August 1942. For over a year, the Ukrainian capital Kyiv in what was then the Soviet Republic of Ukraine had been occupied by Nazi soldiers. So-called "task forces" implemented a reign of terror. Hundreds of thousands of civilians - above all communists and Jews - were murdered.
The initial excitement of part of the population, which had hoped that the Germans would liberate them from Soviet communism, was long dead.
Fear and hunger ruled the city. Kyiv's Jewish community was obliterated. Over 30,000 people had been shot during the massacre at Baby Yar in September the previous year. Local collaborators were involved in the executions. The events were unprecedented.
To raise morale - so the occupying forces let it be known - a series of soccer matches was planned in summer 1942. It was a cynically calculated act, designed to demonstrate "normality" in the shadow of occupation. A team of German soldiers played on one side, on the other the players of FC Start, reportedly a sports group from a Kyiv bread factory.
But behind the seemingly innocuous name were some of the best soccer players in Ukraine - top sportsmen who had previously played for the disbanded clubs Dynamo Kyiv and FC Lokomotive. They had already swept to victory over a team of 11 German air force officers. Now the Germans wanted revenge.
The stands in the Zenit Stadium were packed full. Not only Wehrmacht and SS uniforms could be seen in the audience; Kyiv residents were also there. A curiously ambivalent atmosphere must have reigned on that hot summer day. By half-time, the Ukrainian team was winning 3:1, despite massive fouls made by the Germans and a partisan German referee. Native Ukrainians had cause for celebration.
At the end of the match, ignoring all threats, the humiliation of the Germans was complete. Ukraine won 5:3.
What happened next remains unclear to this day. It is known that a number of Kyiv soccer players were imprisoned a few days after the match. Historians doubt whether it had anything to with the soccer game. One of the players worked for the Soviet secret service and as a result found himself in the clutches of the Gestapo. He died in prison.
Many others, including goalkeeper Mykola Trusevych, were sent to the Syrets concentration camp, tortured and later shot. The exact circumstances are not clear, and whether the game really was a "death match" under the threat "lose or die" also remains unconfirmed. On a group photo taken shortly after the match, both teams look relatively relaxed.
Nevertheless, the Soviet propaganda machine created numerous legends regarding the Kyiv 11 after the Second World War. The players were posthumously declared heroes and were awarded medals. The 1962 film "The Third Time" went a step further. It portrayed the players as courageous patriots, risking their lives against the Fascist enemy, only to be executed en masse. A legend was born.
"All of us still know the legend today," said Ukrainian journalist Sachar Butyrsky. "I heard about it as a child. The interesting thing is that the few surviving players were ignored and forgotten. They destroyed the hero mythology. Until perestroika, it was not acceptable to get to the facts of the matter. The propaganda image of the evil Germans was needed during the Cold War."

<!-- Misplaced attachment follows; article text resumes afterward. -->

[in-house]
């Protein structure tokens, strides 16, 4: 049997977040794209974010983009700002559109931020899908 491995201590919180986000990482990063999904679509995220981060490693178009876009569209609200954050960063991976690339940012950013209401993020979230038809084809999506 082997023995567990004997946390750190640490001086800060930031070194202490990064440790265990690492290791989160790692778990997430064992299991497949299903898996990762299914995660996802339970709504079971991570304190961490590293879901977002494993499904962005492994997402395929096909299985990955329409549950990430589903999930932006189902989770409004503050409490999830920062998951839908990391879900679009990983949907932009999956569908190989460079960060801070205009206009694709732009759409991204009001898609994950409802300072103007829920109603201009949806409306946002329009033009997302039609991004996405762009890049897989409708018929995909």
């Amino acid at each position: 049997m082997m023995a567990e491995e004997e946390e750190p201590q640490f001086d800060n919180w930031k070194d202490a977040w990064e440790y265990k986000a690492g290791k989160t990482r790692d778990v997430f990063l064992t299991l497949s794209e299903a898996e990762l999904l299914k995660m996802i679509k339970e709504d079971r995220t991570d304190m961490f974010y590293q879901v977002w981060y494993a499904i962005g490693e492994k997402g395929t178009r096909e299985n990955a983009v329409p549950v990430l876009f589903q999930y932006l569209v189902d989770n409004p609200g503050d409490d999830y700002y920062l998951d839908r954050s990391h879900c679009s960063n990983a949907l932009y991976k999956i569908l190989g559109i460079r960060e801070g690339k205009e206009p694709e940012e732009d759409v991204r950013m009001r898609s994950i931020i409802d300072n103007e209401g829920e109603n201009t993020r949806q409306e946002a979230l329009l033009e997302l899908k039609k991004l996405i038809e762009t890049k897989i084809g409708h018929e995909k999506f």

Three sculptures in front of the Dynamo Stadium in Kyiv now serve as memorials to the players.
While in Ukraine the death match players are known by name and venerated, the German players remain unknown. They were, of course, Nazi soldiers. Director Claus Bredenbrock made it the subject of a documentary film in 2005. He had tried without success to find eye-witnesses.
"A large number of allies who worked in Kyiv in 1942 were later transferred to Stalingrad. Of those, very few soldiers survived. With regards to the others, I can imagine that those who were involved and did survive have no real need to discuss it in public," Bredenbrock said.
In 1973, what was then West Germany first became aware of the death match and its consequences. Back then, it was believed that the Ukrainian players were executed directly after the match. The Hamburg Public Prosecutors Office opened an investigation on the basis that war crimes could have been committed. The investigation has so far failed to reach a verdict.
"A new investigation was opened as we were filming because there is no statute of limitation for murder. But in order to prosecute someone for murder, you obviously need concrete proof and a concrete perpetrator. We can't reconstruct these even," remembered Bredenbrock.
For the filmmaker, one thing is clear: The soccer game took place within a specific political context. It is part of the history of German occupation and murder:
"Four out of a total of nine imprisoned players paid for the win with their lives, another had already died in the Gestapo headquarters," commented the filmmaker. A connection between the match and the imprisonments must be assumed: "There is no other explanation as to why the players were suddenly jailed, who up to that point had taken part in a series of games."
Now a new Russian film is causing controversy. "Match" by Andrej Maljukov had a delayed opening in Ukraine. It is rumored to be a new version of a film from 1962.
"All the old clichés will be shown. The evil, Ukrainian-speaking people of Kyiv who collaborated with Nazis, the traitors, who occupied the emergency and police services and on the other hand the good Russian-speaking patriots who are friends of Moscow," said Sachar Butyrsky.
But director Claus Bredenbrock sees the controversy as an opportunity. Until now, the question of collaboration has insufficiently entered the national consciousness. "The wholehearted research of this historical epoch - if at all - has only just begun."
Cornelia Rabitz / hw
Editor: Kate Bowen